When someone in the group suggests they film one of their plays and put it on TV, he’s kicked out of the church.
The spiritual condition of the leadership of the Western European church had sunk abysmally in the 14th C. The papacy and its supporting mechanism had become little more than a political battlefield. When the papacy was split between three contenders, all claiming to be Peter’s legitimate successor, it was a evidence things had gotten completely out of hand.
It was time for reform; for a new wineskin to contain and dispense God’s Grace and Truth.
I want to be clear. While the upper echelons of Roman Catholic hierarchy had become hideously corrupt, thousands of local priests and monks continued to serve God faithfully. Don’t forget that the original Reformers were members of the Roman church.
The Babylonian Captivity at Avignon and the Great Schism of the Papacy that followed it revealed a grotesque abuse of power. The failure of the counciliar movement made it clear no real reform would come from within the Church. People believed the Pope was essential, not just for providing leadership of the spiritual realm, but as a means of sanctioning political rule as well. By the end of the 14th C, Europeans recognized that the Popes were often grossly self-interested, power-hungry despots. But they couldn’t shake the assumption the Pope was the cornerstone of Christendom.
It was two brave souls, an Englishman named John Wyclif, and a Czech named Jan Hus, who got the dialog rolling on what the Church is and ought to look like. Of course, they weren’t the first to broach this important topic. Augustine had done back in the 4th C. His ideas shaped the Roman church’s doctrine and polity. It was time to hold them up to the light of Scripture and see if they’d been properly interpreted and implemented.
In a word, John Wyclif was a zealot. And, as is typical of zealots, there was no gray with him; it was all black or white. He was a polarizer. People either supported or opposed him. He left no room for no-opinion.
There’s considerable confusion about the real Wyclif because we know little about him. He had a habit of hiding himself under many pages of scholarly discourse. So we know what he believed but not much about him personally.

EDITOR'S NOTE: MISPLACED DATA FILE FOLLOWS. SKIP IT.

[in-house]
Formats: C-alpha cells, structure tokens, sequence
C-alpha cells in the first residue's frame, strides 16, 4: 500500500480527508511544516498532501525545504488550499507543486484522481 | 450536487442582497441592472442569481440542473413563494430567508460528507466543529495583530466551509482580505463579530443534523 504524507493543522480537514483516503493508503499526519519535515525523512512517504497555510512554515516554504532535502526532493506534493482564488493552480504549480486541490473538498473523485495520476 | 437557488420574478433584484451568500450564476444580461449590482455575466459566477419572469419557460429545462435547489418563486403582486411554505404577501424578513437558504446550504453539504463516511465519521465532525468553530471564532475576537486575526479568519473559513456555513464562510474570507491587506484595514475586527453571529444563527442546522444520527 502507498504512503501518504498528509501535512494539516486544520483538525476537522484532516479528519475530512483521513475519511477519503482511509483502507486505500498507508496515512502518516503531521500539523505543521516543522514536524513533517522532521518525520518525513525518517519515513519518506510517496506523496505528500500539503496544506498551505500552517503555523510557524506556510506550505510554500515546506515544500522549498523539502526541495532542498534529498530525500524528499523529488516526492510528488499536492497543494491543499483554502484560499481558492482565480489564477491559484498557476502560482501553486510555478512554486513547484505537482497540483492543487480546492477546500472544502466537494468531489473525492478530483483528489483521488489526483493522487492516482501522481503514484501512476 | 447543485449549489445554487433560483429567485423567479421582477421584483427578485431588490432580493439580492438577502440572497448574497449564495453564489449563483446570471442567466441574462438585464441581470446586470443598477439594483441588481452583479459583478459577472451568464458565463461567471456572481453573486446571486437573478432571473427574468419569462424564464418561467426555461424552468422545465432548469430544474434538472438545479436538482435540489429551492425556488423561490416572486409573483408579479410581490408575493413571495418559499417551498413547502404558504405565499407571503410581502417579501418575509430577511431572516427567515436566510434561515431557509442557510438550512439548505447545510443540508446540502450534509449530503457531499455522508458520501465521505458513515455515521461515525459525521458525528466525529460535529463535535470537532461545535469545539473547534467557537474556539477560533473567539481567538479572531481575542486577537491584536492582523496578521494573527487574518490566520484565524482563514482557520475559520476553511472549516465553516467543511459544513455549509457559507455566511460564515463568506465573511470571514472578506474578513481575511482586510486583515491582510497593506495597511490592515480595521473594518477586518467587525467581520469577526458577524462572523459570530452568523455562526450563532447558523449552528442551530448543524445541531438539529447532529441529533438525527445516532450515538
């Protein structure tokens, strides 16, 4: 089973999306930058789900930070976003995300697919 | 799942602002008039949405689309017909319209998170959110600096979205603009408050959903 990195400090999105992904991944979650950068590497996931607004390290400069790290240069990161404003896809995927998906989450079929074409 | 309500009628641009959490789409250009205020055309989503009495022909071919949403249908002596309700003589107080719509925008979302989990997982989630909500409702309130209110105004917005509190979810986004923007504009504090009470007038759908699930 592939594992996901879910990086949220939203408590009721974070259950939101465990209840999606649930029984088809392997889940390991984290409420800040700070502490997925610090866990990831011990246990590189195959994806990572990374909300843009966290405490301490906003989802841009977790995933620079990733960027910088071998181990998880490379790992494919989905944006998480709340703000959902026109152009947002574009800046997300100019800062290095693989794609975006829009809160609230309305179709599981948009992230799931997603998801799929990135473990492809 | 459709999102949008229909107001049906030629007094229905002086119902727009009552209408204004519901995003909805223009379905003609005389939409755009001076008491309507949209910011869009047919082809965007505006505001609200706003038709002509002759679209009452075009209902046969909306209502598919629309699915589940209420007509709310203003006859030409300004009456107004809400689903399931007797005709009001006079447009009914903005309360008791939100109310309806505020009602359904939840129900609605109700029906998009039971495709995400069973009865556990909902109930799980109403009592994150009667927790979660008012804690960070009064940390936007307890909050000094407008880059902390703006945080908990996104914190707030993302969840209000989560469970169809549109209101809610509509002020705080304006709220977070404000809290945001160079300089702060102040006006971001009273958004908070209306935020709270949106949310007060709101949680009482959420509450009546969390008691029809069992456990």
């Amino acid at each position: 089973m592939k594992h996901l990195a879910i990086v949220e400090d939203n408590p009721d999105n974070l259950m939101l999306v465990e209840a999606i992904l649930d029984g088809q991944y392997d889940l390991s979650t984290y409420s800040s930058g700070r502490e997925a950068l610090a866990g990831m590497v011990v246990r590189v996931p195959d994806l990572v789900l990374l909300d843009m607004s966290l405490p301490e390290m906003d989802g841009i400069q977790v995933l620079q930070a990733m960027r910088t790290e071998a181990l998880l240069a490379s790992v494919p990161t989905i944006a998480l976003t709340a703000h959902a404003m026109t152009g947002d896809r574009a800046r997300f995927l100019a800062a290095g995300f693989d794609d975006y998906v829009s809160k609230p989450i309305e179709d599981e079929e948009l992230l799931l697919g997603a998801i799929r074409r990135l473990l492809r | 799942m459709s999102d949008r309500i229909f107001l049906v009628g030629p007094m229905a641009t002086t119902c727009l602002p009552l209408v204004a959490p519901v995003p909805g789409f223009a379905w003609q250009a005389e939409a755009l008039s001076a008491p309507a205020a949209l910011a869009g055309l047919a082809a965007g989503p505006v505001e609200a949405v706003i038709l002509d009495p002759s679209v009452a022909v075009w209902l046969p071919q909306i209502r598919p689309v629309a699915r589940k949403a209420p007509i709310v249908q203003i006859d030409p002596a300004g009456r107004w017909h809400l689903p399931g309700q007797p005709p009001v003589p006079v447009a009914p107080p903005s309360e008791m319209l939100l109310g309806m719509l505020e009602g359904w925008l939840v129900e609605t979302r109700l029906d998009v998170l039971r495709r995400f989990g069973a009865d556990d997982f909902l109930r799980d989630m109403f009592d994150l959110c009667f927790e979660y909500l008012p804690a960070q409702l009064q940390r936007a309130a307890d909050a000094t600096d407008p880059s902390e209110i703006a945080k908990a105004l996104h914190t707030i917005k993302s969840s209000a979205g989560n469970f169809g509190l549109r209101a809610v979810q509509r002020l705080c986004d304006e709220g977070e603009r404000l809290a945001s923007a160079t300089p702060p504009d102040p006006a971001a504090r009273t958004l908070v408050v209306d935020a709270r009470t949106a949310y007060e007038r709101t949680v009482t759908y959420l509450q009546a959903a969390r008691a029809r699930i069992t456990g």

His early life is hazy; we don’t even know when he was born. He was brought up in North England but emerges from the fog when he became a student at Oxford. He attained a doctorate in 1372 and rose quickly as a leading professor there.
The hot topic at that time was the nature of authority, specifically as it related to governance. Everyone knew authority comes from God, but the question was HOW it was conferred to men so they could rule.
The majority-view said all authority was only just when it was bestowed by the Roman hierarchy. God entrusted the Pope with ‘catholic’, that is universal dominion over all things and persons. So, any authority used by civil rulers not under the auspices of the Pope was unlawful and invalid.
The minority-view said authority inhered in civil rulers as a work of God’s general grace and was not officially bestowed by the Church. As long as a ruler remained within the scope of God’s grace, his rule was legitimate. This group went further and said if such grace was the basis of rule by civil authorities, how much more was it necessary for spiritual leaders?
Wyclif was in the minority and dove into the debate with an important addition. He said the English government had a divinely assigned responsibility to correct abuses in the church and remove from office those clergy who’d proven by immoral or unethical behavior to be abusers of God’s grace. Wyclif went further, saying the State could even seize the property of corrupt church officials.
Uhh – you can see where this is going for JohnW, can’t you?